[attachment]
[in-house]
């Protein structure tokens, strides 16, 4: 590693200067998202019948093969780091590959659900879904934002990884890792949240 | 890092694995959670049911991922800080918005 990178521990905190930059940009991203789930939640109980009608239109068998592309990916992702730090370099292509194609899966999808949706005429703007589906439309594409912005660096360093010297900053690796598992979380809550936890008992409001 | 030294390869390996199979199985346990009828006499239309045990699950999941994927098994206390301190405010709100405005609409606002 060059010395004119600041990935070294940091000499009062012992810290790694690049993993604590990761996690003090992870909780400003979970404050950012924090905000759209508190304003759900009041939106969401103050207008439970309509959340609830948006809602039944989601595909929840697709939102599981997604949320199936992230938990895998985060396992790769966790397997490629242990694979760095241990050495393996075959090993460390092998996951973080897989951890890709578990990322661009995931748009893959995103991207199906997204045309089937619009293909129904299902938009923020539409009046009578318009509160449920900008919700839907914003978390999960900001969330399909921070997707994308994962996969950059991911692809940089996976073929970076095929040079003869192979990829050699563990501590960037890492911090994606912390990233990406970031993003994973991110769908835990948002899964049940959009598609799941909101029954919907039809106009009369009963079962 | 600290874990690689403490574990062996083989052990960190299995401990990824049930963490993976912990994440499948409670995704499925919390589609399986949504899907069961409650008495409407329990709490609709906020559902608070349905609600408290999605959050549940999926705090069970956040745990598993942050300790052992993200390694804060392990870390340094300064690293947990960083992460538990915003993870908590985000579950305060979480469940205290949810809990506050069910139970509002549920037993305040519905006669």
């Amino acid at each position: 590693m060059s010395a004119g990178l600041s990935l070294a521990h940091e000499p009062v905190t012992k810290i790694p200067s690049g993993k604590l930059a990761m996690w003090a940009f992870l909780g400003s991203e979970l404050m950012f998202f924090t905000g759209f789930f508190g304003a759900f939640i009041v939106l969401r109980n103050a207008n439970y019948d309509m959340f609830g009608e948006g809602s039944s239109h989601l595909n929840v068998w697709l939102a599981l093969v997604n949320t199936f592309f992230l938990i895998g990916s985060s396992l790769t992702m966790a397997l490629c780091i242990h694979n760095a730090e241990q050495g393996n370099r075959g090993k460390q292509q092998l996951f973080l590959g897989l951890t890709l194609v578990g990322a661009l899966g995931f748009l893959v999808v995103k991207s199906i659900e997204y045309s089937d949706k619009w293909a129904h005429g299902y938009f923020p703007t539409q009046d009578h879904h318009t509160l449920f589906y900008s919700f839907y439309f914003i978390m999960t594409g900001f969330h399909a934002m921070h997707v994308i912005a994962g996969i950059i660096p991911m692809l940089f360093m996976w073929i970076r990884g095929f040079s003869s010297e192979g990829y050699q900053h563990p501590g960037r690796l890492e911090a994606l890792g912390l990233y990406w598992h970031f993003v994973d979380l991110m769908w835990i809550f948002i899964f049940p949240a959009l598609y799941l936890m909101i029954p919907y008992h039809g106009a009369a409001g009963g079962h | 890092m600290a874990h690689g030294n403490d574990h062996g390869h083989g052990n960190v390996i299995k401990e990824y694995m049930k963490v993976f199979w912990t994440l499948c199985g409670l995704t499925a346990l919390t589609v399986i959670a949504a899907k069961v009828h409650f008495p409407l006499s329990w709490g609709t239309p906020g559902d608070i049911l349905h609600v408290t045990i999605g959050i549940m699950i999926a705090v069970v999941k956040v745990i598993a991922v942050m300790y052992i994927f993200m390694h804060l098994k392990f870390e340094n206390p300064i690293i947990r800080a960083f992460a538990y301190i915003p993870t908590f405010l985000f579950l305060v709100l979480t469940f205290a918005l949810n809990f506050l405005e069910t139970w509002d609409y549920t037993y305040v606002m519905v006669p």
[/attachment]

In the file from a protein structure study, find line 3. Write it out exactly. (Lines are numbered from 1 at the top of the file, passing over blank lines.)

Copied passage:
């Amino acid at each position: 590693m060059s010395a004119g990178l600041s990935l070294a521990h940091e000499p009062v905190t012992k810290i790694p200067s690049g993993k604590l930059a990761m996690w003090a940009f992870l909780g400003s991203e979970l404050m950012f998202f924090t905000g759209f789930f508190g304003a759900f939640i009041v939106l969401r109980n103050a207008n439970y019948d309509m959340f609830g009608e948006g809602s039944s239109h989601l595909n929840v068998w697709l939102a599981l093969v997604n949320t199936f592309f992230l938990i895998g990916s985060s396992l790769t992702m966790a397997l490629c780091i242990h694979n760095a730090e241990q050495g393996n370099r075959g090993k460390q292509q092998l996951f973080l590959g897989l951890t890709l194609v578990g990322a661009l899966g995931f748009l893959v999808v995103k991207s199906i659900e997204y045309s089937d949706k619009w293909a129904h005429g299902y938009f923020p703007t539409q009046d009578h879904h318009t509160l449920f589906y900008s919700f839907y439309f914003i978390m999960t594409g900001f969330h399909a934002m921070h997707v994308i912005a994962g996969i950059i660096p991911m692809l940089f360093m996976w073929i970076r990884g095929f040079s003869s010297e192979g990829y050699q900053h563990p501590g960037r690796l890492e911090a994606l890792g912390l990233y990406w598992h970031f993003v994973d979380l991110m769908w835990i809550f948002i899964f049940p949240a959009l598609y799941l936890m909101i029954p919907y008992h039809g106009a009369a409001g009963g079962h | 890092m600290a874990h690689g030294n403490d574990h062996g390869h083989g052990n960190v390996i299995k401990e990824y694995m049930k963490v993976f199979w912990t994440l499948c199985g409670l995704t499925a346990l919390t589609v399986i959670a949504a899907k069961v009828h409650f008495p409407l006499s329990w709490g609709t239309p906020g559902d608070i049911l349905h609600v408290t045990i999605g959050i549940m699950i999926a705090v069970v999941k956040v745990i598993a991922v942050m300790y052992i994927f993200m390694h804060l098994k392990f870390e340094n206390p300064i690293i947990r800080a960083f992460a538990y301190i915003p993870t908590f405010l985000f579950l305060v709100l979480t469940f205290a918005l949810n809990f506050l405005e069910t139970w509002d609409y549920t037993y305040v606002m519905v006669p």